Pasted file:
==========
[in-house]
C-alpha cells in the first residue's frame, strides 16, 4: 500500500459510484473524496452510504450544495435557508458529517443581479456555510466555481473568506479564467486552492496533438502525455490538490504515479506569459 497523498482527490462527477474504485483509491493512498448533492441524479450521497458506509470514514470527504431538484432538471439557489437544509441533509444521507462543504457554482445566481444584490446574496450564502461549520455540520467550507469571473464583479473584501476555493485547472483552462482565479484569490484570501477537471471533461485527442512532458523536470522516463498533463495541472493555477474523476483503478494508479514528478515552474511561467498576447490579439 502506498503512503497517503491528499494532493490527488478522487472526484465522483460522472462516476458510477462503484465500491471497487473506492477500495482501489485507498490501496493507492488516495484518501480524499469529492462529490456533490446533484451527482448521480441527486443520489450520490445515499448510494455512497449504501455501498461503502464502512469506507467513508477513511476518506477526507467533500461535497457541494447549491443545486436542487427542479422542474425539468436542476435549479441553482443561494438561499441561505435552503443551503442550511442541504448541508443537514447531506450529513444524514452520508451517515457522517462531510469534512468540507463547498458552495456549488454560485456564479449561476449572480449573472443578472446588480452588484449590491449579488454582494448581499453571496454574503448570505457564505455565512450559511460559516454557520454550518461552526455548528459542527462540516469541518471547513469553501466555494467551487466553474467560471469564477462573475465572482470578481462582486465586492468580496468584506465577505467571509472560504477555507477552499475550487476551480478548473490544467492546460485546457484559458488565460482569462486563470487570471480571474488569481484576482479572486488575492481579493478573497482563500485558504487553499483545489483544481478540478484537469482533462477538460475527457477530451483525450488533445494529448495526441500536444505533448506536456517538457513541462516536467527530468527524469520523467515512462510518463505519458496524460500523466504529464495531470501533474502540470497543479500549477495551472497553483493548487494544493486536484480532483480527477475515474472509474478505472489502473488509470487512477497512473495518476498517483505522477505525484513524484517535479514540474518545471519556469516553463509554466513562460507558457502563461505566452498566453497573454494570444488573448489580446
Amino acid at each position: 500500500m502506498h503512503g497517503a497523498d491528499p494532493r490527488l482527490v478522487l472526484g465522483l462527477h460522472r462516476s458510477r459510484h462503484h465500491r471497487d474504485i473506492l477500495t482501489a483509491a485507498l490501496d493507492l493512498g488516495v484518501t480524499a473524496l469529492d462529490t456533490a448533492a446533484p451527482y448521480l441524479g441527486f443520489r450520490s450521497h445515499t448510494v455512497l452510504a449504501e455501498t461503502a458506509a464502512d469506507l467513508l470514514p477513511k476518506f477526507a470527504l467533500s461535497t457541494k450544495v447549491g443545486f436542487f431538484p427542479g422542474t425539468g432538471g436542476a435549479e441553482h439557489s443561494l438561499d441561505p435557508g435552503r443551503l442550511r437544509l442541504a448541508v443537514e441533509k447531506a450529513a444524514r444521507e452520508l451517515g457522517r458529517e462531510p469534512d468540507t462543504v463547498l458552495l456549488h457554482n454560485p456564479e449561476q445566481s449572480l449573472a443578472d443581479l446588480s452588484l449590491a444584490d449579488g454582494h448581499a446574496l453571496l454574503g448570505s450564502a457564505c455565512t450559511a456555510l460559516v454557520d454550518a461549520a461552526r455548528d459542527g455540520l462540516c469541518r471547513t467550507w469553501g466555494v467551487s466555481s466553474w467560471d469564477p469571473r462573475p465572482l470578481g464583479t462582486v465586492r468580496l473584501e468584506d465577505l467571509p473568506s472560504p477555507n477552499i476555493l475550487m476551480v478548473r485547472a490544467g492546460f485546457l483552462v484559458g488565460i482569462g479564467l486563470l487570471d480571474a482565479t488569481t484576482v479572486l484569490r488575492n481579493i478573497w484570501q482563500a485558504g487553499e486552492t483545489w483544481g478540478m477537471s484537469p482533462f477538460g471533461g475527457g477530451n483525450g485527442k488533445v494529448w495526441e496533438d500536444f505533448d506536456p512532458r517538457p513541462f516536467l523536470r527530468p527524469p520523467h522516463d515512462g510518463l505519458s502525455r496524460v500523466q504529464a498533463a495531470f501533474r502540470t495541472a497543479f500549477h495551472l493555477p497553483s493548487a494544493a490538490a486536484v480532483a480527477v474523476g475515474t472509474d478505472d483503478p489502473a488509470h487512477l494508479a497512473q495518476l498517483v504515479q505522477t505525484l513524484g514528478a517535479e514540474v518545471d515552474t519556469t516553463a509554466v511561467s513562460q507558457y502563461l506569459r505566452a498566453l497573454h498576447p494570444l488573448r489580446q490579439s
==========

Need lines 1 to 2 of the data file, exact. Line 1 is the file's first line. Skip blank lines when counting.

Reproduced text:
[in-house]
C-alpha cells in the first residue's frame, strides 16, 4: 500500500459510484473524496452510504450544495435557508458529517443581479456555510466555481473568506479564467486552492496533438502525455490538490504515479506569459 497523498482527490462527477474504485483509491493512498448533492441524479450521497458506509470514514470527504431538484432538471439557489437544509441533509444521507462543504457554482445566481444584490446574496450564502461549520455540520467550507469571473464583479473584501476555493485547472483552462482565479484569490484570501477537471471533461485527442512532458523536470522516463498533463495541472493555477474523476483503478494508479514528478515552474511561467498576447490579439 502506498503512503497517503491528499494532493490527488478522487472526484465522483460522472462516476458510477462503484465500491471497487473506492477500495482501489485507498490501496493507492488516495484518501480524499469529492462529490456533490446533484451527482448521480441527486443520489450520490445515499448510494455512497449504501455501498461503502464502512469506507467513508477513511476518506477526507467533500461535497457541494447549491443545486436542487427542479422542474425539468436542476435549479441553482443561494438561499441561505435552503443551503442550511442541504448541508443537514447531506450529513444524514452520508451517515457522517462531510469534512468540507463547498458552495456549488454560485456564479449561476449572480449573472443578472446588480452588484449590491449579488454582494448581499453571496454574503448570505457564505455565512450559511460559516454557520454550518461552526455548528459542527462540516469541518471547513469553501466555494467551487466553474467560471469564477462573475465572482470578481462582486465586492468580496468584506465577505467571509472560504477555507477552499475550487476551480478548473490544467492546460485546457484559458488565460482569462486563470487570471480571474488569481484576482479572486488575492481579493478573497482563500485558504487553499483545489483544481478540478484537469482533462477538460475527457477530451483525450488533445494529448495526441500536444505533448506536456517538457513541462516536467527530468527524469520523467515512462510518463505519458496524460500523466504529464495531470501533474502540470497543479500549477495551472497553483493548487494544493486536484480532483480527477475515474472509474478505472489502473488509470487512477497512473495518476498517483505522477505525484513524484517535479514540474518545471519556469516553463509554466513562460507558457502563461505566452498566453497573454494570444488573448489580446